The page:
Sunday, July 06, 2014
From Akhara to Fusion - the transformation of Baul music in Bangladesh - Part 5
by Maqsoodul Haque
5. The Shadhu Shongo institutions - Guru -Shishwa interactions and Sheba
Shadhu Shongo’s the second most important institution for Bauls are regular conclaves or assembly of the wise i.e. masters in music, spirituality as well as day to day social matters of common concern. Scriptural discourses sets the tone of each Shongo and they can last anywhere from three to seven days, depending on the weather, circumstances or overall socio-political-cultural situation prevailing at any time. Discourses and singing goes on non-stop, and Bauls irrespective of caste, creed, religion or sex live and eat communally during the period of the Shongo.
It is therefore easy to surmise that up to three Shadu Shongo are held every day somewhere or the other in rural Bangladesh and unlike other ‘cultures’ that are tokenistic or revolves around peripheral ‘cultural activism’, Baul music and the culture associated is organic i.e. one that has to be lived and practiced as a lifestyle statement. Other than the assembly of various Shadhu Gurus (the eldest Shadhu denoting practitioner, derived from the word Shadhona), these events sees different schools of Bauls congregating and passionately discussing tunes and tones of Baul music, as well as the inherent and esoteric meanings of verses which are reverently referred to as pod or kalaam.
A Baul Shadhu Shongho at the Akhra of Fakir Sattar Shah in Sauntha, Kushtia
The Guru holds very special importance among the Bauls for they are literally considered ‘God heads’ or fountains of knowledge from which spirituality and music flows. Each Guru holds a Shongo every year and in many cases a a second one, commemorating the death of his own Guru. It is estimated that at least 1000 small, medium to large Shongo are held every year in Bangladesh, with the one centering Fakir Lalon Shah, held in Seuria, Kushtia in the Bangla month of Choitro (March) and Kartick (October) being the largest by far. It is very rarely that a Guru leaves his ashon (assigned seat) during the course of a Shongo so that no shishwa or disciple misses the chance to hear the Gurus speak and their interpretation of verses and scriptures in question. This in essence reinforces Guru-Shishwa parampara, or interaction, which is a continuously evolving non-traditional educational process.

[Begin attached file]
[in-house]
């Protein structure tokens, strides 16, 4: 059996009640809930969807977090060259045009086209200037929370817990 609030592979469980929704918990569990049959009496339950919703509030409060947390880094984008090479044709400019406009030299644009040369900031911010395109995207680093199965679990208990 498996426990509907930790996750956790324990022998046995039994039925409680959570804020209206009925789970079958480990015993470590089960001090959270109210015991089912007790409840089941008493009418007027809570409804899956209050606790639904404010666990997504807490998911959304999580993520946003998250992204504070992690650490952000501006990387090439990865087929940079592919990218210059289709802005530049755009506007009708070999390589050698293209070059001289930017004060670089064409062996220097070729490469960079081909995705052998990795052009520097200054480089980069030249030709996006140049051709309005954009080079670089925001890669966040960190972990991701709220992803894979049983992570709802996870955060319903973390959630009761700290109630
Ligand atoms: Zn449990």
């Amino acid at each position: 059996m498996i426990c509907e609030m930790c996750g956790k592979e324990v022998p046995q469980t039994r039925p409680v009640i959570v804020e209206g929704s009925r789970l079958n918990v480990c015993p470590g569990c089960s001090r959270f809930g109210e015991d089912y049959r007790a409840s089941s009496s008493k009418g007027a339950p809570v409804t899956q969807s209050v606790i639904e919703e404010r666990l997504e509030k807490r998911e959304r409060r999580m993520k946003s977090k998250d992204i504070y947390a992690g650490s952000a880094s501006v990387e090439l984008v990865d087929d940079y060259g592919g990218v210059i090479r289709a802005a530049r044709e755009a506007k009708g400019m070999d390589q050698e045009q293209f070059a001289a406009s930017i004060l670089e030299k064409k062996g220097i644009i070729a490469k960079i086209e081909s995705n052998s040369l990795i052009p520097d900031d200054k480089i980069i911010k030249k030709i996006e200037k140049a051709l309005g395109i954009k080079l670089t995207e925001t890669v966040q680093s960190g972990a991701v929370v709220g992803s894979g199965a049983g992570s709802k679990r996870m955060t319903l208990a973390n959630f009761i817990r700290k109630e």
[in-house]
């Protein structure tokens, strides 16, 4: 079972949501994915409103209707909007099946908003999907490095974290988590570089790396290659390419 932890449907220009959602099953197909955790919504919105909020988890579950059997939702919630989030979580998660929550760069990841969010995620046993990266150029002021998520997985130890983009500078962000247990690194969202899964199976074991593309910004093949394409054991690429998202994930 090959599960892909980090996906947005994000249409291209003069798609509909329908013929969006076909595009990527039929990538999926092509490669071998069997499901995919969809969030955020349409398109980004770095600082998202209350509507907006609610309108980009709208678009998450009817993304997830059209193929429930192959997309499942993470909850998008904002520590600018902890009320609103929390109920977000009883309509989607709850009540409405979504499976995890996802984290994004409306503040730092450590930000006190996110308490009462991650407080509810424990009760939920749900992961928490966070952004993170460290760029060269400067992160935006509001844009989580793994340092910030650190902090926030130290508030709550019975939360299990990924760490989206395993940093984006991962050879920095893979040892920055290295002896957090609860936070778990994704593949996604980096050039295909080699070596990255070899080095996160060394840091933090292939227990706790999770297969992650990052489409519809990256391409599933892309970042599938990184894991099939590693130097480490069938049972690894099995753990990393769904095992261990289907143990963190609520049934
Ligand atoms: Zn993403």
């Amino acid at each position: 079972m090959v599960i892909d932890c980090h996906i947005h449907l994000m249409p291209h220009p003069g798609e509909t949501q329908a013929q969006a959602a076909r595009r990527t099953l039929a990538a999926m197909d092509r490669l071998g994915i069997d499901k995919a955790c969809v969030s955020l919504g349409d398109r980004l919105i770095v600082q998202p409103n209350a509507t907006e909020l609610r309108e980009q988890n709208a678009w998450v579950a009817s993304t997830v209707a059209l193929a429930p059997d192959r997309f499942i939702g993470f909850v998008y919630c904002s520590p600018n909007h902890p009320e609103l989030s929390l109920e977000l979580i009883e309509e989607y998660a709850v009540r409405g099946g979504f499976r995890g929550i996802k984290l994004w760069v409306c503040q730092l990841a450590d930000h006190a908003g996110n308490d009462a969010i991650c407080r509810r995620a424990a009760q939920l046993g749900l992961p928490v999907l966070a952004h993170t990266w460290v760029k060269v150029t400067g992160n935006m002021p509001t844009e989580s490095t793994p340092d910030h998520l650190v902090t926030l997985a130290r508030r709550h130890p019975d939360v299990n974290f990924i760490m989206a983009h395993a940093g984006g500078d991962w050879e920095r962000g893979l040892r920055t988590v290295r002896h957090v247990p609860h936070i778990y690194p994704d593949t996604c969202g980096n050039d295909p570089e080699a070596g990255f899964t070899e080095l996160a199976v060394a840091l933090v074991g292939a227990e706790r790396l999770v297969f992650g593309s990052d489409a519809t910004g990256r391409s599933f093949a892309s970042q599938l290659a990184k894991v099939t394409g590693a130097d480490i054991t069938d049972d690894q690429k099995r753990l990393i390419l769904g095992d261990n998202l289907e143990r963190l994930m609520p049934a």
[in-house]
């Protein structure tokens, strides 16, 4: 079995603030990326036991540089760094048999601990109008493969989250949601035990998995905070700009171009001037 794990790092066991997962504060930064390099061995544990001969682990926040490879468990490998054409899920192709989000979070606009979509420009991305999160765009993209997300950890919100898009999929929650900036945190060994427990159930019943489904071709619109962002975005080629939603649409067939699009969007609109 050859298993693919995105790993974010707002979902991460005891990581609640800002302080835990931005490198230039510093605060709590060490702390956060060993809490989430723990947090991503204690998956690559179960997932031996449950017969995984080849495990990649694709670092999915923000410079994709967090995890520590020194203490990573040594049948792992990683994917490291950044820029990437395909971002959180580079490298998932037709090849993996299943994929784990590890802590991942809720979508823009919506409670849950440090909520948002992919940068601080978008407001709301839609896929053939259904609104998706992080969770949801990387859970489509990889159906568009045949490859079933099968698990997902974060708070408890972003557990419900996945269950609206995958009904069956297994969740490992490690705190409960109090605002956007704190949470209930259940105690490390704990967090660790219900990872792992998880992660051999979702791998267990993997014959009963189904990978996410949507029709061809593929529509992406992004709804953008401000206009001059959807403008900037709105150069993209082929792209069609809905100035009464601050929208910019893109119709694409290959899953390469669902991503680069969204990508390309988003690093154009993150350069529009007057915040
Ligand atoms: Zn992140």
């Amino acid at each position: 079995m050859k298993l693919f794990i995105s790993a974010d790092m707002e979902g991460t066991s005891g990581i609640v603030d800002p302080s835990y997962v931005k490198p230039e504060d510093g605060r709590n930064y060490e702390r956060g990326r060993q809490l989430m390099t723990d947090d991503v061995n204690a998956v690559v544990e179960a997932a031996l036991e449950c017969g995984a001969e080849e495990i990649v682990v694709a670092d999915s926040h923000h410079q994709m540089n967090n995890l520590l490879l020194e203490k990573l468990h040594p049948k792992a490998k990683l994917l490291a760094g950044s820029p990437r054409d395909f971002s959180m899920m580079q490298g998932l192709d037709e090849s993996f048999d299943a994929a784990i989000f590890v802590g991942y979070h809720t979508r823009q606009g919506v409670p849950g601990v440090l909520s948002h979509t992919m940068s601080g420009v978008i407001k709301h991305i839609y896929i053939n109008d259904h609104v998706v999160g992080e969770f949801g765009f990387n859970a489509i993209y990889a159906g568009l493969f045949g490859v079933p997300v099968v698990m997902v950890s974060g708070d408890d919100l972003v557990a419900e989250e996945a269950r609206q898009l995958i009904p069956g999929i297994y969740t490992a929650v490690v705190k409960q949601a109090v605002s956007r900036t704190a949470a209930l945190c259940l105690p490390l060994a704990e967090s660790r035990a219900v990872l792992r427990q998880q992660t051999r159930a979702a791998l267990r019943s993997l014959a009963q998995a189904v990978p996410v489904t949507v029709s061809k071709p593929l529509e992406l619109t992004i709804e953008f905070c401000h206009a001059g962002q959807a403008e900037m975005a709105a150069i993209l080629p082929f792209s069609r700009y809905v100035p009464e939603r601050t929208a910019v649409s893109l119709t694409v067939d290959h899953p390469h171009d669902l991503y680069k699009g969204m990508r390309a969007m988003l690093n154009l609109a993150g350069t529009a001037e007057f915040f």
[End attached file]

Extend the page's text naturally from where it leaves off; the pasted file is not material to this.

Other than music, spirituality and quest for knowledge, the Shadhu Shongo institute consciously emphasizes on ‘Sheba’ - the rites of food which is a pivotal demonstration of the Baul lifestyle. Nothing is more sacred to the Bauls than food, for ultimately it is a gift from the Creator. ‘Sheba’ as the word denotes is a voluntary offering i.e., service to humanity and one every human on the planet by providence holds collective responsibility. Food therefore is not ‘eaten’ but shared equally. Sharing food and consuming food are both acts of God – and more profoundly as Bauls believe that God dwells inside each human soul, we feed the ‘God in us’, not necessarily ourselves. Thus why, when and with whom food is shared is in itself a meditative process and one that has survived centuries as the rite of food is so meticulously understood and observed scrupulously.
Bauls have a vegetarian diet and the only ‘meat’ they consume is that of fish. Cooking is done in a communal kitchen with no fossil fuel (kerosene or gas) but firewood. There are three specific Sheba : i.) Guru Sheba – dinner, which takes place usually post midnight at the end of a Shongo, ii.) Balya Sheba – breakfast where children are fed first and whatever else is left, is shared by adults iii.) Punyo Sheba – lunch, Shadhu Shongo usually ends at after this particular Sheba and everybody leaves the venue in a state of ‘Punyota’, or complete blessing from the Guru.
From the pot to eating bowl, everything is served fresh, and none is supposed to even taste it (even to check salt) before it is served. Each and every seeker has to squat on the floor while is served equally – yet not eaten right away. It is after a signal from the Shadu Guru that the rite commences and everybody starts eating. At the end of Sheba, hands are washed communally and again, only on signal from the presiding Guru, does it end and everyone is allowed to leave.